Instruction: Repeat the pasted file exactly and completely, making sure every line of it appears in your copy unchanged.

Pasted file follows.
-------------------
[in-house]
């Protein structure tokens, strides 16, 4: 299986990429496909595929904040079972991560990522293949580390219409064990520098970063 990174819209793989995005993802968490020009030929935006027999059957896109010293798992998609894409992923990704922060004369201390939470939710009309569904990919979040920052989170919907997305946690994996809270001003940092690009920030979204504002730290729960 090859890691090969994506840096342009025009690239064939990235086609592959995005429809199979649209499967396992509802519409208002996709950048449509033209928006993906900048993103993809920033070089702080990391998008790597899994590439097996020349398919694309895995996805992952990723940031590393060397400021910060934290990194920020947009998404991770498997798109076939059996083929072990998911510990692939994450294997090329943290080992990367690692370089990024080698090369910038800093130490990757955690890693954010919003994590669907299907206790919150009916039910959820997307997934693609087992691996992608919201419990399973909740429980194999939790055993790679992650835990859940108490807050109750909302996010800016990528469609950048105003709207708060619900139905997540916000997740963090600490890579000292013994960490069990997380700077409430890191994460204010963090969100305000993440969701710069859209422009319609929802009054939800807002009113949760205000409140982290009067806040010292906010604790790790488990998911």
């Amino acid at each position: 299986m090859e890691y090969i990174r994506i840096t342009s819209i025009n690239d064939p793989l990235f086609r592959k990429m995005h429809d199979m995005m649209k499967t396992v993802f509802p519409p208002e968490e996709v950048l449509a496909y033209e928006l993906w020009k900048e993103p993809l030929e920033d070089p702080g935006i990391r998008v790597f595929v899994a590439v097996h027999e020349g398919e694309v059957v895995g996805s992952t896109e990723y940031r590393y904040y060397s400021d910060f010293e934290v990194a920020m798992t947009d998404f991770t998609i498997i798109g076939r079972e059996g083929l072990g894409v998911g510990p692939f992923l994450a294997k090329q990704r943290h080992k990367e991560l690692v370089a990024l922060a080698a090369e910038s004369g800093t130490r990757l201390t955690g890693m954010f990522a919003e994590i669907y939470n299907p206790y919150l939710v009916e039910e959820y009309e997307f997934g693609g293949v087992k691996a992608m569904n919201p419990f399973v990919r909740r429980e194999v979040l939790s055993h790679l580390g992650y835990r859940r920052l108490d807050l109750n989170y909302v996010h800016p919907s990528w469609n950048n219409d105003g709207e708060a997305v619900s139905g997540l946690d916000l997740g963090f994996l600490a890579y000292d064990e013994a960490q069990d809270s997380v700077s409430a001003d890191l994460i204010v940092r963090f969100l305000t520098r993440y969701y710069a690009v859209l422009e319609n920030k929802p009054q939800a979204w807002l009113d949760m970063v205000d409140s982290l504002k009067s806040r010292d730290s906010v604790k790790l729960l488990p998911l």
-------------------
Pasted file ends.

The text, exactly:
[in-house]
């Protein structure tokens, strides 16, 4: 299986990429496909595929904040079972991560990522293949580390219409064990520098970063 990174819209793989995005993802968490020009030929935006027999059957896109010293798992998609894409992923990704922060004369201390939470939710009309569904990919979040920052989170919907997305946690994996809270001003940092690009920030979204504002730290729960 090859890691090969994506840096342009025009690239064939990235086609592959995005429809199979649209499967396992509802519409208002996709950048449509033209928006993906900048993103993809920033070089702080990391998008790597899994590439097996020349398919694309895995996805992952990723940031590393060397400021910060934290990194920020947009998404991770498997798109076939059996083929072990998911510990692939994450294997090329943290080992990367690692370089990024080698090369910038800093130490990757955690890693954010919003994590669907299907206790919150009916039910959820997307997934693609087992691996992608919201419990399973909740429980194999939790055993790679992650835990859940108490807050109750909302996010800016990528469609950048105003709207708060619900139905997540916000997740963090600490890579000292013994960490069990997380700077409430890191994460204010963090969100305000993440969701710069859209422009319609929802009054939800807002009113949760205000409140982290009067806040010292906010604790790790488990998911």
């Amino acid at each position: 299986m090859e890691y090969i990174r994506i840096t342009s819209i025009n690239d064939p793989l990235f086609r592959k990429m995005h429809d199979m995005m649209k499967t396992v993802f509802p519409p208002e968490e996709v950048l449509a496909y033209e928006l993906w020009k900048e993103p993809l030929e920033d070089p702080g935006i990391r998008v790597f595929v899994a590439v097996h027999e020349g398919e694309v059957v895995g996805s992952t896109e990723y940031r590393y904040y060397s400021d910060f010293e934290v990194a920020m798992t947009d998404f991770t998609i498997i798109g076939r079972e059996g083929l072990g894409v998911g510990p692939f992923l994450a294997k090329q990704r943290h080992k990367e991560l690692v370089a990024l922060a080698a090369e910038s004369g800093t130490r990757l201390t955690g890693m954010f990522a919003e994590i669907y939470n299907p206790y919150l939710v009916e039910e959820y009309e997307f997934g693609g293949v087992k691996a992608m569904n919201p419990f399973v990919r909740r429980e194999v979040l939790s055993h790679l580390g992650y835990r859940r920052l108490d807050l109750n989170y909302v996010h800016p919907s990528w469609n950048n219409d105003g709207e708060a997305v619900s139905g997540l946690d916000l997740g963090f994996l600490a890579y000292d064990e013994a960490q069990d809270s997380v700077s409430a001003d890191l994460i204010v940092r963090f969100l305000t520098r993440y969701y710069a690009v859209l422009e319609n920030k929802p009054q939800a979204w807002l009113d949760m970063v205000d409140s982290l504002k009067s806040r010292d730290s906010v604790k790790l729960l488990p998911l």